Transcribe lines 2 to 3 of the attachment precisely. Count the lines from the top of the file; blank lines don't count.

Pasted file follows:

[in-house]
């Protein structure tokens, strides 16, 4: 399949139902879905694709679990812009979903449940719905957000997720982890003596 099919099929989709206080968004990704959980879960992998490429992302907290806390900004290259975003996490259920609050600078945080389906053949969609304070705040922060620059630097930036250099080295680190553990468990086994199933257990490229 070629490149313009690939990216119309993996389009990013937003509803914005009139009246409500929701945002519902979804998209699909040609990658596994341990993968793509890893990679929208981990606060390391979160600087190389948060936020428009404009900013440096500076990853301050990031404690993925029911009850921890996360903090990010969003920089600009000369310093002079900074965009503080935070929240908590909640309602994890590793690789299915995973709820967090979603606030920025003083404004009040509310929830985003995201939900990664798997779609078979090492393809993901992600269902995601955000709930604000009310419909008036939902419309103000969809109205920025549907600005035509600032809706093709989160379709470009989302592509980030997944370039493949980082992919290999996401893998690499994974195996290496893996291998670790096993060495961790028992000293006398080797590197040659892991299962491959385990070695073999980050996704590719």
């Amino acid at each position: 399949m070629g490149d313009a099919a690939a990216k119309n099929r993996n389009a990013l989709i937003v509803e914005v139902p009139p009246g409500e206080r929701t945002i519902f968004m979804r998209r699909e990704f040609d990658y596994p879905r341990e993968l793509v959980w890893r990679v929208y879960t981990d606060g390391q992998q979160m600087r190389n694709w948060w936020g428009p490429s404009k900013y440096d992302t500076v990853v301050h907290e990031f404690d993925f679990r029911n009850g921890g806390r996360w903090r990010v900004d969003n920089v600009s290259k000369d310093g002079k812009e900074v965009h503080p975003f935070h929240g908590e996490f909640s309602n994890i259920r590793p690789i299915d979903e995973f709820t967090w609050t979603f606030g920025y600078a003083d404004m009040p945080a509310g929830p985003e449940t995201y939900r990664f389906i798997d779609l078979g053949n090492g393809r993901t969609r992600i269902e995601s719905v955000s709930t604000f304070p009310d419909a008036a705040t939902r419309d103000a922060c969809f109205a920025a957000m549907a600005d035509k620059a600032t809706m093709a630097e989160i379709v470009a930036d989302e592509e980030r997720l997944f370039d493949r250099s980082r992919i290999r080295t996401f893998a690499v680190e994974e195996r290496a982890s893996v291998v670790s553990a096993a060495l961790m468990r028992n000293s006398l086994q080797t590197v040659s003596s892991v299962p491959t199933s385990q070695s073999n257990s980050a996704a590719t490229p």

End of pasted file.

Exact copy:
């Protein structure tokens, strides 16, 4: 399949139902879905694709679990812009979903449940719905957000997720982890003596 099919099929989709206080968004990704959980879960992998490429992302907290806390900004290259975003996490259920609050600078945080389906053949969609304070705040922060620059630097930036250099080295680190553990468990086994199933257990490229 070629490149313009690939990216119309993996389009990013937003509803914005009139009246409500929701945002519902979804998209699909040609990658596994341990993968793509890893990679929208981990606060390391979160600087190389948060936020428009404009900013440096500076990853301050990031404690993925029911009850921890996360903090990010969003920089600009000369310093002079900074965009503080935070929240908590909640309602994890590793690789299915995973709820967090979603606030920025003083404004009040509310929830985003995201939900990664798997779609078979090492393809993901992600269902995601955000709930604000009310419909008036939902419309103000969809109205920025549907600005035509600032809706093709989160379709470009989302592509980030997944370039493949980082992919290999996401893998690499994974195996290496893996291998670790096993060495961790028992000293006398080797590197040659892991299962491959385990070695073999980050996704590719």
């Amino acid at each position: 399949m070629g490149d313009a099919a690939a990216k119309n099929r993996n389009a990013l989709i937003v509803e914005v139902p009139p009246g409500e206080r929701t945002i519902f968004m979804r998209r699909e990704f040609d990658y596994p879905r341990e993968l793509v959980w890893r990679v929208y879960t981990d606060g390391q992998q979160m600087r190389n694709w948060w936020g428009p490429s404009k900013y440096d992302t500076v990853v301050h907290e990031f404690d993925f679990r029911n009850g921890g806390r996360w903090r990010v900004d969003n920089v600009s290259k000369d310093g002079k812009e900074v965009h503080p975003f935070h929240g908590e996490f909640s309602n994890i259920r590793p690789i299915d979903e995973f709820t967090w609050t979603f606030g920025y600078a003083d404004m009040p945080a509310g929830p985003e449940t995201y939900r990664f389906i798997d779609l078979g053949n090492g393809r993901t969609r992600i269902e995601s719905v955000s709930t604000f304070p009310d419909a008036a705040t939902r419309d103000a922060c969809f109205a920025a957000m549907a600005d035509k620059a600032t809706m093709a630097e989160i379709v470009a930036d989302e592509e980030r997720l997944f370039d493949r250099s980082r992919i290999r080295t996401f893998a690499v680190e994974e195996r290496a982890s893996v291998v670790s553990a096993a060495l961790m468990r028992n000293s006398l086994q080797t590197v040659s003596s892991v299962p491959t199933s385990q070695s073999n257990s980050a996704a590719t490229p």